Now, consider the compound wh-question (22Q) and the fragment answer (22A).

(22)

  • Q: [[Nan-nin]-górosi]-ga hoodoo-sare-ta no?

  • how.many-CL-murder-NOM report-PASS-PSTQ

  • Lit. ‘The [[how-many-people]-murder] was reported?’

  • A: Rokú-nin (da/desu).

  • six-CLCOP

  • ‘Six.’ (= ‘The murder of six people was reported.’)

  • (murder > 6, *6 > murder)

In (22A), roku-nin ‘six people’ can only take narrow scope. This fact is straightforward under the in-situ analysis (23), in which it stays inside the compound, just like in (21a).

(23)

  • [XP [[ROKU-NIN]-gorosi]-ga hoodoo-sare-ta no] da/desu.

  • six-CL-murder-NOM report-PASS-PSTCOMPCOP

  • ‘(It is that) the murder of six people was reported.’

In contrast, obligatory narrow scope is unexpected under the movement-and-deletion approach, in which roku-nin ‘six people’ must move out of the elliptical site XP as in (24a–b), hence should be able to take scope over the compound, just like (21b–b′).4

(24)

  • (*)ROKU-NINi[XP [NPti-gorosi]-ga hoodoo-sare-ta

    six-CL -murder-NOM report-PASS-PST

    no] da/desu.

    COMPCOP

  • (*)[XP [NP-ti-gorosi]-ga hoodoo-sare-ta no]-wa

    -murder-NOM report-PASS-PSTCOMP-TOP

    ROKU-NINi da/desu.

    six-CLCOP

To account for the narrow scope interpretation, then, the movement-and-deletion approach in (24a–b) must add some assumption to guarantee that the moved quantifier somehow obligatorily reconstructs into the elided compound structure.5

The in-situ analysis does not require any special mechanism to explain the scope interpretation and lexical integrity effects (3b–d). However, it also needs further refinement. For instance, if we assume with Van Craenenbroeck and Den Dikken (2006) that in-situ deletion elides all recoverable elements except focus, then it is surprising that the fragment answer (25), where a constituent larger than the focus element survives deletion, is also possible. A more articulated notion of recoverability is hence required.

(25)

  • [[[+F] ROKU-NIN]-górosi] (da/desu). ([+F]: focus)

  • six-CL-murder COP

  • Lit. ‘Six-murder.’ (‘The murder of six people was reported.’)

  • (✓ as a response to (22Q))

  • (murder > 6, *6 > murder)

One possible refinement is to assume that the focus of roku-nin ‘six people’ may undergo optional feature percolation up to roku-nin-gorosi ‘the murder of six people’, as in (26) (see, e.g., Selkirk 1995).

(26)

  • [[[+F] [[+F] ROKU-NIN]-górosi]-ga hoodoo-sare-ta no]

  • six-CL-murder-NOM report-PASS-PSTCOMP

  • da/desu.

  • COP

Needless to say, the mechanism of feature percolation awaits further investigation.

In this section, we have shown that the contrast between compound wh-questions and phrasal wh-questions regarding their possible fragment answers constitutes a novel piece of evidence for deletion approaches (14c–d) over nondeletion approaches (14a–b). It further reveals some necessary refinement of the two types of deletion analyses (14c–d). The movement-and-deletion approach (14c) needs some additional mechanisms of selective repair by deletion and obligatory scope reconstruction. In contrast, the in-situ analysis (14d) needs to define how and in what environment deletion can affect apparently recoverable elements. Further evidence is required to determine which approach ultimately fares better in terms of theoretical simplicity and empirical coverage.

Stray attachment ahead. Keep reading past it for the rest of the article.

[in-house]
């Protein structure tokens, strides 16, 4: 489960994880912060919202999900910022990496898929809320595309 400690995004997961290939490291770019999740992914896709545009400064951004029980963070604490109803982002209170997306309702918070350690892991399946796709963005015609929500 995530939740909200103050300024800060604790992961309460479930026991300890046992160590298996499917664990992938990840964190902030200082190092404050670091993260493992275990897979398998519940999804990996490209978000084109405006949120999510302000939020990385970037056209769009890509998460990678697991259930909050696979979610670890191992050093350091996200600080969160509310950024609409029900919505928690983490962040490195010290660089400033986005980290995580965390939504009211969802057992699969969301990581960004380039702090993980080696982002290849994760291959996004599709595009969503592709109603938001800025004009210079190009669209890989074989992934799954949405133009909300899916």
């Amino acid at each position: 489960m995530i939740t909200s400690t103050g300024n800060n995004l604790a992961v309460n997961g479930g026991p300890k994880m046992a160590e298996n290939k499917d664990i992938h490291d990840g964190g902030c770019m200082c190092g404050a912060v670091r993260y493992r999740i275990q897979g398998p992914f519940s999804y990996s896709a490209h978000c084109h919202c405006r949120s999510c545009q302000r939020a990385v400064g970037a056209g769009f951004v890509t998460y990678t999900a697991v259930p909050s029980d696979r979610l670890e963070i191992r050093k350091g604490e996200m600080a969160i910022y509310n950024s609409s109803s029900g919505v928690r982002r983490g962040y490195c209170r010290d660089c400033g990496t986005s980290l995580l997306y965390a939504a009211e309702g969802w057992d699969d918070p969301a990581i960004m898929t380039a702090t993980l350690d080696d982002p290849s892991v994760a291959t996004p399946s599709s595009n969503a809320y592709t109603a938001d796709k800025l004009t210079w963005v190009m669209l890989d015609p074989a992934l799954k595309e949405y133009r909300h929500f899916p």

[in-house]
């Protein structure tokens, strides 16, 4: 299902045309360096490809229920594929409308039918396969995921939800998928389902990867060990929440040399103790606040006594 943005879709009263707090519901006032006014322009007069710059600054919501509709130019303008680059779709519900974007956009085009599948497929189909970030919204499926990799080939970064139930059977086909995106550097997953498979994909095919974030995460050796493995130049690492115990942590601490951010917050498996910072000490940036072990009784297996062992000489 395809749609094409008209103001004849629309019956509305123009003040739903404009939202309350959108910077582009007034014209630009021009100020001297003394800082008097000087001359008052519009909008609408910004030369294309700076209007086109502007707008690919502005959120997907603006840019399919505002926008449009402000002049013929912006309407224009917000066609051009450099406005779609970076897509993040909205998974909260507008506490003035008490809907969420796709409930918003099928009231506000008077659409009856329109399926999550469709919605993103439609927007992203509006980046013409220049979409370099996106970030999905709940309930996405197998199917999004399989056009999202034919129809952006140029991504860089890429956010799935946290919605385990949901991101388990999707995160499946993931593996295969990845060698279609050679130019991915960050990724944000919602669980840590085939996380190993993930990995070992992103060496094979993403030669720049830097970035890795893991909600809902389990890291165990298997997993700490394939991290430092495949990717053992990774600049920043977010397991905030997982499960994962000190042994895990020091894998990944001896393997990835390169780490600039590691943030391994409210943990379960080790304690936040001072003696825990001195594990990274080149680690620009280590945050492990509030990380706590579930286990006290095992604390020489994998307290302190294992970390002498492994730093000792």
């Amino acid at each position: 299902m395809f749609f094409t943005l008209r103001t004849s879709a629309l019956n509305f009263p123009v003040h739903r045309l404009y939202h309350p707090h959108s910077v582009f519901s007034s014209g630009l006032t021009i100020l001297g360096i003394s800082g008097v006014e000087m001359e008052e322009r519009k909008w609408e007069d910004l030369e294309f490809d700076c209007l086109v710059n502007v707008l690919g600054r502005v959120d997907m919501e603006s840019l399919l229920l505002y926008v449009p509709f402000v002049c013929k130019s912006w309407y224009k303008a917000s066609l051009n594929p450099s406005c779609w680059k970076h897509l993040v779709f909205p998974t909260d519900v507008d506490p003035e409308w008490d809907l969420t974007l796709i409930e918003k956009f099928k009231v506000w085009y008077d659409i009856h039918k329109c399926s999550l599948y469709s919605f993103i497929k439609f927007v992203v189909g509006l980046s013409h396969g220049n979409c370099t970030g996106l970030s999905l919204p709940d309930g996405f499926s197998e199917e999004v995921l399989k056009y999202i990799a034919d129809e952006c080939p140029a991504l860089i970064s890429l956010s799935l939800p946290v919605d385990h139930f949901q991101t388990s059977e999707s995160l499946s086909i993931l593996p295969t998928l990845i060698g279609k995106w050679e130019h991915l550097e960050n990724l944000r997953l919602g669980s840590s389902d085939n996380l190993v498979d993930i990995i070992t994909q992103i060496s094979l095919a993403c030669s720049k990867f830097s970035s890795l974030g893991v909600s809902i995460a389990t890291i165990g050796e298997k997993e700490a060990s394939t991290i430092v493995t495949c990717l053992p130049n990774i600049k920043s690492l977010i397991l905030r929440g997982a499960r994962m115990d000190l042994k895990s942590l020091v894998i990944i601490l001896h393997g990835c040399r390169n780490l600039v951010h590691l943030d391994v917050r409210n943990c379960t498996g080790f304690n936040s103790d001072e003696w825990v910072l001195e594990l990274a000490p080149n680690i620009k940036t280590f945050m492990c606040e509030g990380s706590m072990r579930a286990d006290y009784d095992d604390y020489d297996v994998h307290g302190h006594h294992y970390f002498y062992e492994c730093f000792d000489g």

4 Conclusion

We argued that data from compound wh-questions and fragment answers in Japanese have special significance for two controversial issues pertaining to ellipsis: the identity condition on deletion and the presence of elided structure. We showed that semantic identity alone is insufficient to account for the contrast between compound wh-questions and phrasal wh-questions regarding their possible fragment answers, and that structural identity like (13) is necessary to explain the relevant data. We also demonstrated that data from fragment answers to compound wh-questions pose serious problems for nondeletion approaches (14a–b), while they also necessitate further refinement of the deletion analyses (14c–d).

Notes

1 When Y is a bound morpheme like -ya ‘shop’ in (i), X cannot stand alone as a fragment answer, perhaps because Y is too morphophonologically dependent to block X’s [+F] (focus) from percolating up to [N X-Y] (see section 3 for [+F]-percolation).

  • Q: Sore, nani-ya-(san)-de katta no?

    that what-store-HON-LOC bought Q

    Lit. ‘At the what-store did you buy that?’

    A: Hana-*(ya-(san)) (da/desu).

    flower-store-HONCOP

    ‘A flower shop.’

2 Nouns like musumé ‘daughter’ lose their lexical accents within compounds like musume-gónomi ‘daughter-taste’ in (1A1). Under the in-situ deletion analysis (11d), the fragment answer (1A2) should be embedded within the compound musume-gonomi ‘daughter-taste’, so readers may wonder why musumé ‘daughter’ can preserve its lexical accent. One may follow Nishiyama (2017:169) and assume that accent in Japanese is not determined immediately upon word formation and that accentuation applies to the structure obtained after all the syntactic computations are complete.

3Rendaku and N1-deaccentuation typical of native vocabulary (Yamato Japanese) are absent here, presumably due to the loanword nature of anti.

4 It may be that (21b–b′) are not derived via movement of roku-nin ‘six people’ from the noun-internal argument position (ei), in which case they are not exactly parallel to the hypothetical movement-and-deletion derivations in (24). Even so, the obligatory narrow scope interpretation of (22A) remains unexpected under the analyses in (24a–b).

5 (22A) cannot be explained by the bare copular analysis (14b), either. Sentential answers with pronominal subjects are excluded for quantificational compound wh-questions like (22Q) (see (i)), and the same should hold for a null subject pro as well.

  • {Sore-(ra)/Kare-(ra)/Soitu-(ra)/. . . }-wa rokú-nin (da/desu).

    {it-(PL)/he-(PL)/he-(PL)/. . . }-TOP six-CLCOP

    (* as a response to (22Q))

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Acknowledgments

This work is supported by JSPS KAKENHI grant numbers JP16K02779 and JP18K00660. We thank Bridget Samuels and Yosuke Sato for their valuable comments.